When management sends out the notice that the company will be transitioning to a new IT provider or solution, many IT team members say they can almost hear the collective groan from internal users. As many employees know from experience, IT transitions can be disruptive.
A common source of disruption is the difference in goals between the provider being phased out and the one being phased in. This is where your people skills will be needed, to encourage both parties to cooperate for the good of you, the client and your end users. It is this “people” side of IT transitions that is often the hardest to manage.
Before you begin the transition, create a plan. This might seem obvious, but minimizing employee impact begins with nailing down project essentials such as project scope, timeline, anticipated benefits, deliverables and data security. If the new technology will require new skills, include a plan for proactive employee training. Also, compile a list of all digital devices that will be affected by the transition.
Second, make sure you have a good team in place. Identify and task a team of your best and brightest. Appoint a Transition Manager, who is a good communicator, has strong project management skills, and understands the processes, business functions and technologies to be transitioned. Be sure to acquire an executive sponsor. Ideally, you should find someone who will be willing to roll up their sleeves and help problem solve.
Third, remind employees of any new features and functionality they may soon enjoy. That might include Find Me/Follow Me phone functionality, voicemail-to-email, secure chat or remote wipe. If you’re moving to the cloud, sell them on the convenience of a single sign-on tool for secure, password-free access to all of the cloud services they’ll soon have access to.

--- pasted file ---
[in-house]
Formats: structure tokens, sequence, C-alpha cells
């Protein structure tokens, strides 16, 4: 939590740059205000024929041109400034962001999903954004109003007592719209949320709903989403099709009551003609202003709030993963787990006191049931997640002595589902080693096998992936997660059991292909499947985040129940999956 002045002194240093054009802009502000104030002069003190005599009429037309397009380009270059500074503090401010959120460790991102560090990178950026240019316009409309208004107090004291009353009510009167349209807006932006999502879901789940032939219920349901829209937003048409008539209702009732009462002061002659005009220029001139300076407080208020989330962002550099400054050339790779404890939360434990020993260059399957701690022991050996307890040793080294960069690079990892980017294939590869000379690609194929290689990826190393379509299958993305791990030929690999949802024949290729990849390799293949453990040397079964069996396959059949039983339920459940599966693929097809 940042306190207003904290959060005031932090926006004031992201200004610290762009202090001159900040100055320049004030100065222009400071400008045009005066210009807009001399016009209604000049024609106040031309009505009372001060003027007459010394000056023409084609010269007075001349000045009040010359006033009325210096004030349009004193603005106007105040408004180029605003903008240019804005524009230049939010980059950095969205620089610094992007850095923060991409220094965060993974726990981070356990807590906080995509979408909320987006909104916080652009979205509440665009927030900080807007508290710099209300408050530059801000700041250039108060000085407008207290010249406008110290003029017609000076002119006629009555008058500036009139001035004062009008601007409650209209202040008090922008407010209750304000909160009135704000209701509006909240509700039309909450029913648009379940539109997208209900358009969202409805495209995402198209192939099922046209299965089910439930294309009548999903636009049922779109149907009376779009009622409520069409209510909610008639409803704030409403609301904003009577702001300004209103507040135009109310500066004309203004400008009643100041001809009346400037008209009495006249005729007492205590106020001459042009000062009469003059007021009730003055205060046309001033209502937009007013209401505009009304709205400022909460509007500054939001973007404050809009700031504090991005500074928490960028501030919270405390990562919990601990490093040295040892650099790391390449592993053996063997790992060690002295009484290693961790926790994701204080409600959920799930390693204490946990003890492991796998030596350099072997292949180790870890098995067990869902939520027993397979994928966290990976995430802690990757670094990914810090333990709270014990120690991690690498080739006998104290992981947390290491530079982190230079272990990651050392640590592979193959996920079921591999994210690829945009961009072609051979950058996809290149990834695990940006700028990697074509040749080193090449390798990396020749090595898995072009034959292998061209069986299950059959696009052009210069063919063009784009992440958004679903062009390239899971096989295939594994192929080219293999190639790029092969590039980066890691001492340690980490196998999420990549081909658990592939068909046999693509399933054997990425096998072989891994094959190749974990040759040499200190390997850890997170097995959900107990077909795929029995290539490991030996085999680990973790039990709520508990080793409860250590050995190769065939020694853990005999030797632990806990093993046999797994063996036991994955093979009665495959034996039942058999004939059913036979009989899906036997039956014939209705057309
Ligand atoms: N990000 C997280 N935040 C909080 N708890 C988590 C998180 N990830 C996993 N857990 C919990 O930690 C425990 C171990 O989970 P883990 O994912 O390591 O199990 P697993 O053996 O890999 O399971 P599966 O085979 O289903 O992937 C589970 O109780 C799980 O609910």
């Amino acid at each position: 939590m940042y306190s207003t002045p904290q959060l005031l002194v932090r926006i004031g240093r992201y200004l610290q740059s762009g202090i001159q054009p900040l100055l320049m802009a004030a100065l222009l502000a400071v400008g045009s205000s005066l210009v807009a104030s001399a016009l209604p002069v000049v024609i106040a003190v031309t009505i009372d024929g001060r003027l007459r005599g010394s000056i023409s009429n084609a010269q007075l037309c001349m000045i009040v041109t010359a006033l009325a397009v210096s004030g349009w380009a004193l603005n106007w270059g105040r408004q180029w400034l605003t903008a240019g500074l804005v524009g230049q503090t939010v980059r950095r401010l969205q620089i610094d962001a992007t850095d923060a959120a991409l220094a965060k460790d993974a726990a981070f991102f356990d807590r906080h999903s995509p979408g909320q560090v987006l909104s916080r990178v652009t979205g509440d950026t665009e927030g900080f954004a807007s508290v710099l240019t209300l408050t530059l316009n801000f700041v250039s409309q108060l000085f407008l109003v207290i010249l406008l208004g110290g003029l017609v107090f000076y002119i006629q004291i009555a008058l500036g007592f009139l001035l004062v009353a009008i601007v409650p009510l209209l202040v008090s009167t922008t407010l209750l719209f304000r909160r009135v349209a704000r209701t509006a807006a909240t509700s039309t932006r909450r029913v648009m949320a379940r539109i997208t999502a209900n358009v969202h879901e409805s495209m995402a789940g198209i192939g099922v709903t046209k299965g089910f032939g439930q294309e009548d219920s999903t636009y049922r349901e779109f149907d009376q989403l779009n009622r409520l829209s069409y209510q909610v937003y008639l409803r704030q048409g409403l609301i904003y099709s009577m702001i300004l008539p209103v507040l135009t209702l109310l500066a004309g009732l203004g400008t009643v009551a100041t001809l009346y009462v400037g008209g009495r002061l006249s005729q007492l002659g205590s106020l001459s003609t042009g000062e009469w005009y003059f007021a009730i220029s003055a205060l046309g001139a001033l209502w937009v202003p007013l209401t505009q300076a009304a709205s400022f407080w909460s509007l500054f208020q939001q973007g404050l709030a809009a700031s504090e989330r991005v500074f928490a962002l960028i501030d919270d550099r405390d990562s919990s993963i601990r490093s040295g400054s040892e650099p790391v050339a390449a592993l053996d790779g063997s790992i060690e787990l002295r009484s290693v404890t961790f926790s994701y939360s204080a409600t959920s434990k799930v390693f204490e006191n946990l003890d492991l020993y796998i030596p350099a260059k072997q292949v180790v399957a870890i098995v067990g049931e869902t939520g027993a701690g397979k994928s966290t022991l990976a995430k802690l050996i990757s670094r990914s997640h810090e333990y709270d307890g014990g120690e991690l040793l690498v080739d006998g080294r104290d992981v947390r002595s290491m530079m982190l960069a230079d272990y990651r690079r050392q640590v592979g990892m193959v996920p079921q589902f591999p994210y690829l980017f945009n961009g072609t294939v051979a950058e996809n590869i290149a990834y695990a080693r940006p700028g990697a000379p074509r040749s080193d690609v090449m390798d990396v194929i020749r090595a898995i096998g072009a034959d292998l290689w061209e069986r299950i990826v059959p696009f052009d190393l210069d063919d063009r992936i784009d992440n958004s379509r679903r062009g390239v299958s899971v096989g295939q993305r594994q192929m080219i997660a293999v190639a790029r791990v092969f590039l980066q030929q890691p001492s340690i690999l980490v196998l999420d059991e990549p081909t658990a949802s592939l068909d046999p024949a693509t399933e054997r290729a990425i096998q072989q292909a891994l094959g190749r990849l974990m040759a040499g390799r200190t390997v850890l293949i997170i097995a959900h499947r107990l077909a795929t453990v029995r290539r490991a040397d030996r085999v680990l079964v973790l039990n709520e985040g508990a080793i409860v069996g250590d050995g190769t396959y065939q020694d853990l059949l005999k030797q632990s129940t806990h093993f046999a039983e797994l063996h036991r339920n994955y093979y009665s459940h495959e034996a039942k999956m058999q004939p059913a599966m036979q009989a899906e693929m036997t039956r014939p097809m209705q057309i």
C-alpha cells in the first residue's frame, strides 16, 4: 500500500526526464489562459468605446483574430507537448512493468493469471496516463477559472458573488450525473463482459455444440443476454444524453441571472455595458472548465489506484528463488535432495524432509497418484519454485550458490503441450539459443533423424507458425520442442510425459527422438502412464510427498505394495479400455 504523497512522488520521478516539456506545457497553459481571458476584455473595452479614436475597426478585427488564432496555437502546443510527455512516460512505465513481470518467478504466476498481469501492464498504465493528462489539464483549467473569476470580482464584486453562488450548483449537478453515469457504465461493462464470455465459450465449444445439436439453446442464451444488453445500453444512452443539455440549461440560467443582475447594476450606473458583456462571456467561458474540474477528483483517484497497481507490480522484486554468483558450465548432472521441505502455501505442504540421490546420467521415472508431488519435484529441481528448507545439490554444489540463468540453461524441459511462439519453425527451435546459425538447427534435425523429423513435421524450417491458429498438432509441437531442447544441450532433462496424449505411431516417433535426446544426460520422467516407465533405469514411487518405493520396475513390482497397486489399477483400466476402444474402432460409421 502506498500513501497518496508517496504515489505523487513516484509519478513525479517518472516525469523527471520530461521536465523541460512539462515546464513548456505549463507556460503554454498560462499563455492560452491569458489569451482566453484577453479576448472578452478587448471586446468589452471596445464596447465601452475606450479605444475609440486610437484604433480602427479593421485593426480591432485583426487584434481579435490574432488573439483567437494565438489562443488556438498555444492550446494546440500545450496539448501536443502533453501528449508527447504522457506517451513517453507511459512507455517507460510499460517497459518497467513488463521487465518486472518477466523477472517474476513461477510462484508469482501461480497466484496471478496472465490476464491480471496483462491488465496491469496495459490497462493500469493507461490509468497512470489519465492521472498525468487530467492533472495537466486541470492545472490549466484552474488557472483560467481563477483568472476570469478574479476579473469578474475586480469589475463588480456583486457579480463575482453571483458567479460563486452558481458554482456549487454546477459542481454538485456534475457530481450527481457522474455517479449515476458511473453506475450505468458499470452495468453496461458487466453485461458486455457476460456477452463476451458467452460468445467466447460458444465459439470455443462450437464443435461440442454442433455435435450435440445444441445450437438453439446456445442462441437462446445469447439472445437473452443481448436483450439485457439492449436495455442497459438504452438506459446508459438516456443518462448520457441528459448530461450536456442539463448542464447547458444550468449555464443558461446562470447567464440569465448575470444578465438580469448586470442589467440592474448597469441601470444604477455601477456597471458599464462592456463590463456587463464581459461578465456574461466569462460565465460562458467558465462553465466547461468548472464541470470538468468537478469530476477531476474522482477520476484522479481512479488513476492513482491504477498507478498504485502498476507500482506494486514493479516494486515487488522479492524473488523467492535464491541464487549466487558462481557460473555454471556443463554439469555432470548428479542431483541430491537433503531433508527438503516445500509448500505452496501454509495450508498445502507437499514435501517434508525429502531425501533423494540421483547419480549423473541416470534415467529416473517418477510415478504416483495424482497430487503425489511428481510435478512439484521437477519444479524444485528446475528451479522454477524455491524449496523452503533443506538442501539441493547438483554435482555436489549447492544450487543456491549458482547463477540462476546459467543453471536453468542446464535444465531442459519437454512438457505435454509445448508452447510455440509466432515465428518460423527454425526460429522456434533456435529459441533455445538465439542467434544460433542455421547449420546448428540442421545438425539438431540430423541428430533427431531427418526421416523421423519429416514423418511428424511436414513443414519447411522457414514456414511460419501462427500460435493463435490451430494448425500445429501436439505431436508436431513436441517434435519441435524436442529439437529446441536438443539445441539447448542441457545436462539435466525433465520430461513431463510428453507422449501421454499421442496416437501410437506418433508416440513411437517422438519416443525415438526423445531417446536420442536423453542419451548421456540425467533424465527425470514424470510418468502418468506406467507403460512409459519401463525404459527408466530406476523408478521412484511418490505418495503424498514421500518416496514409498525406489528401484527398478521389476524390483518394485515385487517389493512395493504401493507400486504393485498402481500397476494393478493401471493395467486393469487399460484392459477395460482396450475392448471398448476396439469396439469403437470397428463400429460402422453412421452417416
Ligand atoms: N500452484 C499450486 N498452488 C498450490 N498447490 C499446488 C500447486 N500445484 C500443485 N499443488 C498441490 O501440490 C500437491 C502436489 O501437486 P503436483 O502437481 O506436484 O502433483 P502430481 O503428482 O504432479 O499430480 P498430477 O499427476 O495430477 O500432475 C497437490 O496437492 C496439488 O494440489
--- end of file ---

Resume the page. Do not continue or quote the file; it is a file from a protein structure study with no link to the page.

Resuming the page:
Don’t try to “boil the ocean.” Instead of attempting one massive migration, begin with one service. Since email is the most widely used communication tool in business, it’s often the first service to be transitioned.
Remember that in a difficult process like this, there is no such thing as over communication. Timely information exchanges with employees are critical. A well thought-out communications strategy addresses technical issues, sets realistic expectations and soothes nerves should complications or delays arise. Be sure to provide employees with opportunities to engage in ongoing feedback and discussion of concerns.
Use your IT skills to identify any automated tools or processes to help with the transition. Automation can improve your employees’ experience of the transition by giving them access to self-help tools that can help resolve issues faster. It can also reduce your support staff’s workload so you have more hands on deck for the transition work itself.
Even the best-planned IT provider transition can place additional stress on employees. Start with a good plan and a good team. And be sure to communicate relentlessly with your internal customers. Give them accurate updates on timelines, provide ample opportunity for feedback and keep that light at the end of the tunnel burning bright with reminders of the amazing new functionality to come.